Background: Recent studies show that enzymatically hydrolysed collagen, the collagen peptide, is absorbed and distributed to joint tissues and has analgesic and anti-inflammatory properties. A double-blind, placebo-controlled, randomised trial with collagen peptides isolated from pork skin (PCP) and bovine bone (BCP) sources was carried out to study the effectiveness of orally supplemented collagen peptide to control the progression of osteoarthritis in patients diagnosed with knee osteoarthritis. Improvement in treatment was assessed with reduction in Western Ontario McMaster Universities (WOMAC), visual analogue scale (VAS) and quality of life (QOL) scores from baseline to 13 weeks (Visit 7). Safety and tolerability were also evaluated.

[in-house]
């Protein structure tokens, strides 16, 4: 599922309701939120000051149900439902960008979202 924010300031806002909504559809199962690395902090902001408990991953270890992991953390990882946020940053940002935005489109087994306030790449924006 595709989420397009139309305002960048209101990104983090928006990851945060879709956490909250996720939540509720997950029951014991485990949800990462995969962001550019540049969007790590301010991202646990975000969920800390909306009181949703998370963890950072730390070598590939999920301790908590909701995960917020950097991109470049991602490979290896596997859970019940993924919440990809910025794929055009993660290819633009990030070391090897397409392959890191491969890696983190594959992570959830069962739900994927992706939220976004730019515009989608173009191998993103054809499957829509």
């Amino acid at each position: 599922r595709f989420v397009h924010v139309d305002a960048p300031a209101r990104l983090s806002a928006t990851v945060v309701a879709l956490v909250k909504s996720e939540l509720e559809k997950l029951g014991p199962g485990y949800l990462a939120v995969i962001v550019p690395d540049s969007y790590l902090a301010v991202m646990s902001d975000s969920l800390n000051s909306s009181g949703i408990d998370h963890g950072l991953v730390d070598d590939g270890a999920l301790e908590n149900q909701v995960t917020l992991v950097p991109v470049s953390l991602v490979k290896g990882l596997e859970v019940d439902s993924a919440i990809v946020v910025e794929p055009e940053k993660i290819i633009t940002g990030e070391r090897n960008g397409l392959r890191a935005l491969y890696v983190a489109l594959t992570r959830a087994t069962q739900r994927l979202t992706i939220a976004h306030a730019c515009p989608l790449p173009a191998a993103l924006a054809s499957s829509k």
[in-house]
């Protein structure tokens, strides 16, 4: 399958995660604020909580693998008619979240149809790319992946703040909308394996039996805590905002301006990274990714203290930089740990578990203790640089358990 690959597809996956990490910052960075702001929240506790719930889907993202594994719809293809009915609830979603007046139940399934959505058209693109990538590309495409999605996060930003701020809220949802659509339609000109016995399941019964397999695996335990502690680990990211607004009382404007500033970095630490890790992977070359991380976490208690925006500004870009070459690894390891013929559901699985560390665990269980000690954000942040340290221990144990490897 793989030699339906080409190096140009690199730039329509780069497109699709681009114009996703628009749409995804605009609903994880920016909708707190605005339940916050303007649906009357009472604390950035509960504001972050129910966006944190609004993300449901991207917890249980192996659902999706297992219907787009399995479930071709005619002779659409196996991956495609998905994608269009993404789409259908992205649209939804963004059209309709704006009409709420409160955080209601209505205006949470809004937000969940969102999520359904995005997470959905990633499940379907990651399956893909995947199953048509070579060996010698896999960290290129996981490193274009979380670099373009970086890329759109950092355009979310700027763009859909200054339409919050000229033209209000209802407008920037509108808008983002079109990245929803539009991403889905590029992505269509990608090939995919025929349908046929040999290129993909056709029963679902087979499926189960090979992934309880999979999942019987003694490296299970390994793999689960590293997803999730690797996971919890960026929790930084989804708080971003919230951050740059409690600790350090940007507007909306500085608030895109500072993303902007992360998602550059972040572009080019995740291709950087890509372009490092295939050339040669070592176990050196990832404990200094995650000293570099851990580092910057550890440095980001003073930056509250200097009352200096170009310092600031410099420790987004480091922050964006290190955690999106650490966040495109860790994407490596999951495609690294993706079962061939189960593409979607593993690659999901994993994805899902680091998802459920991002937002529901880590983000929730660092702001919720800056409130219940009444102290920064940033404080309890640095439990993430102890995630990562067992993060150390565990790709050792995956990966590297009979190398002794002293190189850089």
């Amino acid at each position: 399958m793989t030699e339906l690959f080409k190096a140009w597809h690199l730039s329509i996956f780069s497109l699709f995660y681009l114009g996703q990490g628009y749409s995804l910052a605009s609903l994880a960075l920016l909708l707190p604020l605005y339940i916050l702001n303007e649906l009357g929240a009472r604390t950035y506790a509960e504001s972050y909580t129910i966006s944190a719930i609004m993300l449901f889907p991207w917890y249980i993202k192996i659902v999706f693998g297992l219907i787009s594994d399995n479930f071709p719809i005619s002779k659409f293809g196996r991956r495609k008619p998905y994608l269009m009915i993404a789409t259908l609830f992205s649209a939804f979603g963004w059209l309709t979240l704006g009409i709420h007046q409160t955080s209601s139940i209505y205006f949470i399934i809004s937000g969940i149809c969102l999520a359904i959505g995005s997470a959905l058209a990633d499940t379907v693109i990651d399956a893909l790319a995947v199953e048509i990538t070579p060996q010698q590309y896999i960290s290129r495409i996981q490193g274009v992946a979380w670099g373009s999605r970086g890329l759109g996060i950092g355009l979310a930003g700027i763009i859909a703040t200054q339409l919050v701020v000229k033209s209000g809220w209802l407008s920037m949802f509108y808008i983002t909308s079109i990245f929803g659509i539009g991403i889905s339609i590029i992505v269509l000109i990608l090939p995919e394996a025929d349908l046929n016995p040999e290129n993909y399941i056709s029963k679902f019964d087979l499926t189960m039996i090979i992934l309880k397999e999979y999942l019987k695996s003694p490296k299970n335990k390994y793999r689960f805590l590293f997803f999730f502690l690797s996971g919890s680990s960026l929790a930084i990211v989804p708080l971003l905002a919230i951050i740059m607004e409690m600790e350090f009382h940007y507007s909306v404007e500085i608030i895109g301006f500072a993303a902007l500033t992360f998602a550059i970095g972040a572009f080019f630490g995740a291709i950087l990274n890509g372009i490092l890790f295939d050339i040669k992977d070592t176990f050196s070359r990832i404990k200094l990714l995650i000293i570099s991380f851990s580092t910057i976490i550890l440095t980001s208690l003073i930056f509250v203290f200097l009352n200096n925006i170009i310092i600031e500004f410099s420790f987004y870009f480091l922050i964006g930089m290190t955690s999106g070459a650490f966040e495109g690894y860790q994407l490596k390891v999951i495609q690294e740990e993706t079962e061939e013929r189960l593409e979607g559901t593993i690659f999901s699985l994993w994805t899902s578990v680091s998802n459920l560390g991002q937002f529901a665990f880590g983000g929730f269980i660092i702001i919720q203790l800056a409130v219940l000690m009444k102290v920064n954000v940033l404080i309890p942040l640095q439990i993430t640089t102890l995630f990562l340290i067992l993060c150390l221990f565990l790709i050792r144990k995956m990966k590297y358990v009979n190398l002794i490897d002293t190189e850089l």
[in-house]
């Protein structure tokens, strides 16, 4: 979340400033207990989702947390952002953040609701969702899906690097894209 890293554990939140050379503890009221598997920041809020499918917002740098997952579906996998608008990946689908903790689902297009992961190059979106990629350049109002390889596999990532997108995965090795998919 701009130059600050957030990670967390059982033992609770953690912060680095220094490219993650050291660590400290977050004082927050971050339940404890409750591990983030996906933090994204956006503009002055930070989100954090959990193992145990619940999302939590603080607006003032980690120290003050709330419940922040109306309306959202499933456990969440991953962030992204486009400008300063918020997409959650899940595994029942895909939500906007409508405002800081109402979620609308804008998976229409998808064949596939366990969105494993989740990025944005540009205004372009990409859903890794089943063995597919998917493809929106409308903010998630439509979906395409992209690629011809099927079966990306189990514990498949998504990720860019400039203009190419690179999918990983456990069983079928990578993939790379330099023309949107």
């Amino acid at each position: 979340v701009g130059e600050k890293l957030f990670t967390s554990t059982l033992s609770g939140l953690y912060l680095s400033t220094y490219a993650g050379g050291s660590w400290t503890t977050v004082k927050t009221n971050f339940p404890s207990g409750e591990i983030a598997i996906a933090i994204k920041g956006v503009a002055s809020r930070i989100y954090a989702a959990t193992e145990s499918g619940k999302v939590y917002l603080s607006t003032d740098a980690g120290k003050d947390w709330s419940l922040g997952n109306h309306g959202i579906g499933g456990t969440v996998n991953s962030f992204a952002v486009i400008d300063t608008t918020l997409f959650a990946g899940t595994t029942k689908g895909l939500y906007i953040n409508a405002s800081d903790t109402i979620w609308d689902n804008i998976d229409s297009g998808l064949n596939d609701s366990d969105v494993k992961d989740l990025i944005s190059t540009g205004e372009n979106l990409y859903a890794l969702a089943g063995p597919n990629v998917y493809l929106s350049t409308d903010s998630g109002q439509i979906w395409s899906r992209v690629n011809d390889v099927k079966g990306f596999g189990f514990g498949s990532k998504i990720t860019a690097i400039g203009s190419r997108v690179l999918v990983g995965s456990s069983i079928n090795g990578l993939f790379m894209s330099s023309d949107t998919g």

Results: There was significant reduction from baseline to Visit 7 in the primary end points of WOMAC and VAS scores and in the secondary end point of QOL score in subjects with PCP and BCP groups, while in subjects with placebo group the end point indices remained unaltered. Furthermore, all the score levels of WOMAC, VAS and QOL decreased significantly (P < 0.01) in the study group compared to placebo group in Visit 7.
Conclusion: The study demonstrated that collagen peptides are potential therapeutic agents as nutritional supplements for the management of osteoarthritis and maintenance of joint health.
Keywords: cartilage; clinical study; collagen peptide; osteoarthritis.
© 2014 Society of Chemical Industry.